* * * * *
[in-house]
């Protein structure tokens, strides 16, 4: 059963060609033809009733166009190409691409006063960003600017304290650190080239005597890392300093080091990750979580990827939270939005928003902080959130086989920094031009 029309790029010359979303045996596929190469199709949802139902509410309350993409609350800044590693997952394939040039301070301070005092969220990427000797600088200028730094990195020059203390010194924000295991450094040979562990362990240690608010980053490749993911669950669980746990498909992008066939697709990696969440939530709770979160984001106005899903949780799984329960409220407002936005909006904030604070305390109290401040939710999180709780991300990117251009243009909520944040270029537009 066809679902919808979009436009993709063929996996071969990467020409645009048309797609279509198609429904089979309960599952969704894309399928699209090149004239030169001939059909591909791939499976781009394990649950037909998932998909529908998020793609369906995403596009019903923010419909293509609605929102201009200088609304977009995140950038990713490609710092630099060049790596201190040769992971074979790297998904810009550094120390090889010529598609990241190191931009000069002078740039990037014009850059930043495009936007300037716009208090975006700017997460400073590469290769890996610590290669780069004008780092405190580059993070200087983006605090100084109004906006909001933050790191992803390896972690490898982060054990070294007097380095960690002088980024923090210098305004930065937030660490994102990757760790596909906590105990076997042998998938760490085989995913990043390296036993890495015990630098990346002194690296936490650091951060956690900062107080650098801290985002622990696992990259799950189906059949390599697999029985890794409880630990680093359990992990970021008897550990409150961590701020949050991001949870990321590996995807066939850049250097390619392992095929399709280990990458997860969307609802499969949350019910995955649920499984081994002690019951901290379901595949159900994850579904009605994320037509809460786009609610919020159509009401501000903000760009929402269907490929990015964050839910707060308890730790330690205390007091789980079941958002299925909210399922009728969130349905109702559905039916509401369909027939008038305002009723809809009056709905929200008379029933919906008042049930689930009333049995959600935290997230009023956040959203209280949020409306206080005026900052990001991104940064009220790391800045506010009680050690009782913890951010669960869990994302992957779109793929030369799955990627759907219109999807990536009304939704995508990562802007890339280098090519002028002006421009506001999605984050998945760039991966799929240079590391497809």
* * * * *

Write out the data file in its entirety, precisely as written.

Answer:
[in-house]
């Protein structure tokens, strides 16, 4: 059963060609033809009733166009190409691409006063960003600017304290650190080239005597890392300093080091990750979580990827939270939005928003902080959130086989920094031009 029309790029010359979303045996596929190469199709949802139902509410309350993409609350800044590693997952394939040039301070301070005092969220990427000797600088200028730094990195020059203390010194924000295991450094040979562990362990240690608010980053490749993911669950669980746990498909992008066939697709990696969440939530709770979160984001106005899903949780799984329960409220407002936005909006904030604070305390109290401040939710999180709780991300990117251009243009909520944040270029537009 066809679902919808979009436009993709063929996996071969990467020409645009048309797609279509198609429904089979309960599952969704894309399928699209090149004239030169001939059909591909791939499976781009394990649950037909998932998909529908998020793609369906995403596009019903923010419909293509609605929102201009200088609304977009995140950038990713490609710092630099060049790596201190040769992971074979790297998904810009550094120390090889010529598609990241190191931009000069002078740039990037014009850059930043495009936007300037716009208090975006700017997460400073590469290769890996610590290669780069004008780092405190580059993070200087983006605090100084109004906006909001933050790191992803390896972690490898982060054990070294007097380095960690002088980024923090210098305004930065937030660490994102990757760790596909906590105990076997042998998938760490085989995913990043390296036993890495015990630098990346002194690296936490650091951060956690900062107080650098801290985002622990696992990259799950189906059949390599697999029985890794409880630990680093359990992990970021008897550990409150961590701020949050991001949870990321590996995807066939850049250097390619392992095929399709280990990458997860969307609802499969949350019910995955649920499984081994002690019951901290379901595949159900994850579904009605994320037509809460786009609610919020159509009401501000903000760009929402269907490929990015964050839910707060308890730790330690205390007091789980079941958002299925909210399922009728969130349905109702559905039916509401369909027939008038305002009723809809009056709905929200008379029933919906008042049930689930009333049995959600935290997230009023956040959203209280949020409306206080005026900052990001991104940064009220790391800045506010009680050690009782913890951010669960869990994302992957779109793929030369799955990627759907219109999807990536009304939704995508990562802007890339280098090519002028002006421009506001999605984050998945760039991966799929240079590391497809």